Looking out majestically from a hilltop 10 miles south-west of Cuernavaca, the city of Xochicalco dominates the landscape, with its enormous white stone structures gleaming in the sun. The archaeological zone is large and its many ruined buildings have been wonderfully pieced back together to provide an enchanting insight into how Xochicalco would have looked before it was abandoned a millennia ago. Xochicalco is thought to have been developed into its present assemblage between 650AD and 900AD – at which point the city was suddenly abandoned. Exactly why Xochicalco was abandoned after just 250 years of occupation is one of an intriguing list of curiosities that continue to perplex historians – a list that also includes: why the city’s inhospitable location was chosen; what function the city played within surrounding the areas; and how it fitted within the great trading network of Classic Period Mesoamerica? But the greatest mystery of all, is who built the city and who lived here? This seemingly simple question has appeared to become harder to answer as research continues – and this makes Xochicalco one of the outstanding enigmas of Mesoamerican history.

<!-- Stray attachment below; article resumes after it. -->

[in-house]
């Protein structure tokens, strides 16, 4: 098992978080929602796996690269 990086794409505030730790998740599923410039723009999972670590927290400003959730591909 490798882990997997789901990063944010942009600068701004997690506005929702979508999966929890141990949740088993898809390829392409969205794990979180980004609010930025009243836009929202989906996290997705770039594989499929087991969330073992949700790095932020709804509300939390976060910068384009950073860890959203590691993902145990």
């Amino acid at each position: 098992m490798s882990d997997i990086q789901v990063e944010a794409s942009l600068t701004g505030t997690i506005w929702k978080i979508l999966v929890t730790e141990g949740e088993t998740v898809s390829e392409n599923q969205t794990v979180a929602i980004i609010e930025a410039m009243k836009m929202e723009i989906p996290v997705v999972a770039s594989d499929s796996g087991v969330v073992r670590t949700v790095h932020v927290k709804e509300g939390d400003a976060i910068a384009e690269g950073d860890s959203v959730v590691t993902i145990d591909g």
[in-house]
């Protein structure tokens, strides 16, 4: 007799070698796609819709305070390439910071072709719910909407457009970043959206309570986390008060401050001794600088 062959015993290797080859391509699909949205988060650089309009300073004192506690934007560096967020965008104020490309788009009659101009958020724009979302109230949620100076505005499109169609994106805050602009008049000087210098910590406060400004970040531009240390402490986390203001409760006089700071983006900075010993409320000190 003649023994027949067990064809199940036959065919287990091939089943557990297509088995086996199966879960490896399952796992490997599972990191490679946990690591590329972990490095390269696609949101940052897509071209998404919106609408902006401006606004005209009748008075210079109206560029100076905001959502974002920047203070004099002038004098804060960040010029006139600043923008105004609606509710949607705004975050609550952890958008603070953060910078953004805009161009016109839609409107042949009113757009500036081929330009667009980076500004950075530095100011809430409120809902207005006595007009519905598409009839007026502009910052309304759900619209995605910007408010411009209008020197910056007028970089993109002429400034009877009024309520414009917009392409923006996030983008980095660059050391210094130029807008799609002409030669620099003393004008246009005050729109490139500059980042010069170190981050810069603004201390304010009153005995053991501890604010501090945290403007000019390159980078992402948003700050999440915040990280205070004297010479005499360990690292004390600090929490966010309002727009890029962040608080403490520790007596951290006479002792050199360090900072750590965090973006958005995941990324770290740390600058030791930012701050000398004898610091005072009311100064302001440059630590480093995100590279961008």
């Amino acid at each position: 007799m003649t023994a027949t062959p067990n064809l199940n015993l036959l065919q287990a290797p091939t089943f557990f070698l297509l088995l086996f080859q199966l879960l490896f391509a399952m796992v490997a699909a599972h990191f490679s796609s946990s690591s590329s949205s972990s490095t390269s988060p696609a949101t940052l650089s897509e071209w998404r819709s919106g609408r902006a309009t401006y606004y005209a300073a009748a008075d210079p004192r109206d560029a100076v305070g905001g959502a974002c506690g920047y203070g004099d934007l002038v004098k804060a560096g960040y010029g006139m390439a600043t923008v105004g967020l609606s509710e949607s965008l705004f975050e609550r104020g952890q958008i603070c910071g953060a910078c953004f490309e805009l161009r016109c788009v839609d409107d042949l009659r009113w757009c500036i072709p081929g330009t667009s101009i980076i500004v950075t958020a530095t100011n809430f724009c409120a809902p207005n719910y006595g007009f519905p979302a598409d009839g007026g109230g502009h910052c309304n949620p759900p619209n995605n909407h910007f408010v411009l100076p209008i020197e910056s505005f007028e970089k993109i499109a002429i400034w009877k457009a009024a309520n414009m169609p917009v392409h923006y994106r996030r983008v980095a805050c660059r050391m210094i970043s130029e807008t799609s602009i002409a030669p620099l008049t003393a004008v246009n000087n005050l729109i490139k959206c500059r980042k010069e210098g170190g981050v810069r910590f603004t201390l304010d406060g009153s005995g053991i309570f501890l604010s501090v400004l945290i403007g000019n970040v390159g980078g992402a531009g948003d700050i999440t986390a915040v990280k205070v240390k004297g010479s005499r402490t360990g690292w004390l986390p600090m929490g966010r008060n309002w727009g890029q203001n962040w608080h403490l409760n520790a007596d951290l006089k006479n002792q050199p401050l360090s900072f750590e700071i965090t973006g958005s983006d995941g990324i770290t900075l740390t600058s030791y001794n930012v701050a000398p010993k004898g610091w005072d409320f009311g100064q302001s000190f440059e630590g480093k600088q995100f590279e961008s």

Unusually, the mystery of Xochicalco’s founders isn’t caused by a lack of evidence. In fact, there is ample evidence found within Xochicalco’s architecture, carvings and stelae, that provide evidence of who resided in the city in it founding years. The problem is that there is evidence of several different cultures occupying Xochicalco within a short period of time, including the Teotihuacano, Maya, Zapotec’s and Olmeca-Xicallanca. This has brought about a general theory that Xochicalco was a strategically placed fortress, built to dominate the area and act as a trading hub, where goods and ideas were freely exchanged as the city swelled into a cosmopolitan melting-pot that celebrated transcultural unity.
Yet, walking around this beautifully crafted city, with its carefully arranged precincts, precisely aligned buildings, and spectacular views of the horizons from east-to-west, and you can’t help but feel that its purpose was far more subtle and enigmatic (and this is discussed at length in the article Xochicalco: A Brief History).
Tickets from 2001 Xochicalco’s mysterious history and dramatic wilderness location make it an incredible place to visit. It is located a little more than 30 minutes drive from the charming city of Cuernavaca, which in turn is only an hour’s journey from Mexico City. Therefore, reaching Xochicalco is very straight-forward and certainly worth the little effort it takes. Despite the ease of getting there, Xochicalco is not burdened by tourism and visiting the site is a tranquil and enchanting experience, whether you are in to history or not. That said, locals and tourists will flock their during the period of the zenith, when Xochicalco’s Observatory is lit up by a fierce beam of light. The main highlight of Xochicalco is undoubtedly the Pyramid of the Plumed Serpents, although standing in the Plaza of the Two Glyphs is a vastly more magical experience. The Temple of the Stelae delivers both intrigue and miraculous views – although most buildings and spaces at Xochicalco offer spectacular views – whilst the Teotlachtli (or ball-courts) are some of the finest examples to be discovered.